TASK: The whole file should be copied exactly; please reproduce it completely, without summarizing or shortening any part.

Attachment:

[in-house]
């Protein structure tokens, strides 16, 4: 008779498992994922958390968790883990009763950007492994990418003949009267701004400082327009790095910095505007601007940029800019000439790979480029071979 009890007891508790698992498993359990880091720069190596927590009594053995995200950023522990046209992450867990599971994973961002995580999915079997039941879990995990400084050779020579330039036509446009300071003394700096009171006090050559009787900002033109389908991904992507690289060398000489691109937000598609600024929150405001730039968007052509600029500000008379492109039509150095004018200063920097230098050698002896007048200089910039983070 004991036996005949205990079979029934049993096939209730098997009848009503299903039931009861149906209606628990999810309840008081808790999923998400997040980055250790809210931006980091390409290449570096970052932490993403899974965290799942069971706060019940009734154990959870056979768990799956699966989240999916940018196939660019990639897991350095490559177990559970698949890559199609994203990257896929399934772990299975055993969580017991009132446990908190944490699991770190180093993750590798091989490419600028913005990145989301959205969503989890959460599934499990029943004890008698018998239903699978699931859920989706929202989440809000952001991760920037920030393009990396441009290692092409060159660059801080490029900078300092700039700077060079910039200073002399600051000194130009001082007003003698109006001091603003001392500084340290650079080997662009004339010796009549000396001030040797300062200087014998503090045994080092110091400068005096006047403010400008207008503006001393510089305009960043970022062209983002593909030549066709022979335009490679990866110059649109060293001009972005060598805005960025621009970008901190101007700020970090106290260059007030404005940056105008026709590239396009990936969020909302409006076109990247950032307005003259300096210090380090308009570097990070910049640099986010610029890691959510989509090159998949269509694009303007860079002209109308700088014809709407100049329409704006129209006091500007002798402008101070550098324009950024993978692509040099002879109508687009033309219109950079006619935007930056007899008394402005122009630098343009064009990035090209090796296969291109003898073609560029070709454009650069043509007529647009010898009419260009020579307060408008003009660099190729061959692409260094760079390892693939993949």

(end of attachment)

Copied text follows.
[in-house]
């Protein structure tokens, strides 16, 4: 008779498992994922958390968790883990009763950007492994990418003949009267701004400082327009790095910095505007601007940029800019000439790979480029071979 009890007891508790698992498993359990880091720069190596927590009594053995995200950023522990046209992450867990599971994973961002995580999915079997039941879990995990400084050779020579330039036509446009300071003394700096009171006090050559009787900002033109389908991904992507690289060398000489691109937000598609600024929150405001730039968007052509600029500000008379492109039509150095004018200063920097230098050698002896007048200089910039983070 004991036996005949205990079979029934049993096939209730098997009848009503299903039931009861149906209606628990999810309840008081808790999923998400997040980055250790809210931006980091390409290449570096970052932490993403899974965290799942069971706060019940009734154990959870056979768990799956699966989240999916940018196939660019990639897991350095490559177990559970698949890559199609994203990257896929399934772990299975055993969580017991009132446990908190944490699991770190180093993750590798091989490419600028913005990145989301959205969503989890959460599934499990029943004890008698018998239903699978699931859920989706929202989440809000952001991760920037920030393009990396441009290692092409060159660059801080490029900078300092700039700077060079910039200073002399600051000194130009001082007003003698109006001091603003001392500084340290650079080997662009004339010796009549000396001030040797300062200087014998503090045994080092110091400068005096006047403010400008207008503006001393510089305009960043970022062209983002593909030549066709022979335009490679990866110059649109060293001009972005060598805005960025621009970008901190101007700020970090106290260059007030404005940056105008026709590239396009990936969020909302409006076109990247950032307005003259300096210090380090308009570097990070910049640099986010610029890691959510989509090159998949269509694009303007860079002209109308700088014809709407100049329409704006129209006091500007002798402008101070550098324009950024993978692509040099002879109508687009033309219109950079006619935007930056007899008394402005122009630098343009064009990035090209090796296969291109003898073609560029070709454009650069043509007529647009010898009419260009020579307060408008003009660099190729061959692409260094760079390892693939993949």